Parents' Guide to

The Flash

By Sandie Angulo Chen, Common Sense Media Reviewer

age 12+

Intense, long superhero adventure explores loss, teamwork.

Movie PG-13 2023 144 minutes
The Flash Movie Poster: Close-up of a man in a red helmet, with "The Flash" written across his chest

A Lot or a Little?

What you will—and won't—find in this movie.

Community Reviews

age 13+

Based on 15 parent reviews

age 12+

Best DC Movie I've Watched In My Opinion

Greatest DC film I've watched by far. But let's get to how the movie is in age appropriate media. For violence of course there's tons of action with punching, kicking, gun fights and stabbing. Barry is also electrocuted by lightning in one scene which may be frightening to a younger audience. For language there are multiple uses of s--t, ass, and just one use of f--k. For sex there is one minor sex reference at the beginning of the film and in one scene the alternate version of Barry is scene naked with his buttocks showing only for a split second but no genitalia is shown as we all expected. Best suitable for ages 12 and up in my opinion.
age 11+

Bro this movie is fine....

This movie is fine 4 teens. There's 1 sexual references one where Barry at the beginning at the movie touches the lasso of truth and says I KNOW WHAT SEX IS IVE JUST NEVER EXPERIENCED IT and the only 2 a little dark things is Barry bassicly getting fried by an electric chair and Barry's mom dying ps Barry as an 18 ur old is butt naked in one scene no penis and this is non sexual so yeah 😀

Is It Any Good?

Our review:
Parents say (15 ):
Kids say (15 ):

This time-traveling, nostalgia-filled adaptation of Flashpoint is entertaining and benefits from Keaton's standout supporting performance. The two Barrys are amusing to watch, particularly because the original Barry is fairly socially awkward, while the younger Barry is somewhat spoiled and easygoing (having not been burdened by his mother's death and father's subsequent false imprisonment). The two develop a surprising chemistry as they try to track down Batman and Superman and do something that seems impossible. Three memorable female cast members also offer impactful supporting performances: Kiersey Clemons as Iris West; Maribel Verdu as Barry's mother, Nora Allen; and newcomer Sasha Calle as Kara Zor-El (aka Supergirl). But this is definitely the story of the two Barrys -- and, later, their camaraderie with Batman.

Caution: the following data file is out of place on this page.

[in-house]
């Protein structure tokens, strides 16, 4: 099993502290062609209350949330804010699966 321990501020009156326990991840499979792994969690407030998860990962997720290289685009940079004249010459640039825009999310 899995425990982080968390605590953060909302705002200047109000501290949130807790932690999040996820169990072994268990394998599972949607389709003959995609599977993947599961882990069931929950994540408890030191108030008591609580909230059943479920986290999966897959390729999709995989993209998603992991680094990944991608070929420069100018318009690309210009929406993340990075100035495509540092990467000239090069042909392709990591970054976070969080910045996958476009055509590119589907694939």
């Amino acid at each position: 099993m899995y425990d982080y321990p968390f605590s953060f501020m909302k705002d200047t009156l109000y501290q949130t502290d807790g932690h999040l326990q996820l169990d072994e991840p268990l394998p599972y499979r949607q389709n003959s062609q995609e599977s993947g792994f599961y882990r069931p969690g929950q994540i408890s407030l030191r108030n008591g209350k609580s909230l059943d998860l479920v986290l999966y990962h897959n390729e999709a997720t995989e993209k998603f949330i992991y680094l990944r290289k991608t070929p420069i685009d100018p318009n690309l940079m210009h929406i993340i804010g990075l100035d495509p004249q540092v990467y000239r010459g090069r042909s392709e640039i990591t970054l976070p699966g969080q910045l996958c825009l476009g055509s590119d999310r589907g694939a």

Andy Muschietti directs, based on Christina Hudson's script, which ramps up the pop-culture references and nostalgic bits. There are several jokes about how the original Barry's time travel has created a world in which all of the Brat Pack actors swapped signature movie roles. Keaton's appearance is also nostalgic, of course, and there are a host of Easter eggs and cameos that will make audiences either applaud, laugh, or roll their eyes, depending on how they feel about the sentimentality of the sequence. While Miller's two roles complement each other, it's difficult to talk about the actor without acknowledging the many accusations and criminal allegations that have been made against them. The DC Extended Universe is reportedly not going to recast the role, even though all the time travel makes the Flash an easy character to consider for that strategy. And a few of the scenes are a bit cringey to watch given the nature of the charges against Miller, but ultimately they're largely outshined by the movie's crowd-pleasing elements.

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